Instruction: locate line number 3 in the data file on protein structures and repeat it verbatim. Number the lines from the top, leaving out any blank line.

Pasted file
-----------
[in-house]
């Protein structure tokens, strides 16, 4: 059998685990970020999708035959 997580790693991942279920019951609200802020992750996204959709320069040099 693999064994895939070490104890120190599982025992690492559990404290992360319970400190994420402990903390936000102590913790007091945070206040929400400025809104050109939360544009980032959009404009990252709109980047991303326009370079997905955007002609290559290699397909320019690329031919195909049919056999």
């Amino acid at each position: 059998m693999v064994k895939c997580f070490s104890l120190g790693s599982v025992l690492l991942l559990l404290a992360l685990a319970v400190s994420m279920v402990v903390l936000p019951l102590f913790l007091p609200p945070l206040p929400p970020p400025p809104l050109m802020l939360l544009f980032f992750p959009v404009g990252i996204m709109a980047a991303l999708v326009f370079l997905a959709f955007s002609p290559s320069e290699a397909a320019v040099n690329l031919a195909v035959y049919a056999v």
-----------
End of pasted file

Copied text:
């Amino acid at each position: 059998m693999v064994k895939c997580f070490s104890l120190g790693s599982v025992l690492l991942l559990l404290a992360l685990a319970v400190s994420m279920v402990v903390l936000p019951l102590f913790l007091p609200p945070l206040p929400p970020p400025p809104l050109m802020l939360l544009f980032f992750p959009v404009g990252i996204m709109a980047a991303l999708v326009f370079l997905a959709f955007s002609p290559s320069e290699a397909a320019v040099n690329l031919a195909v035959y049919a056999v």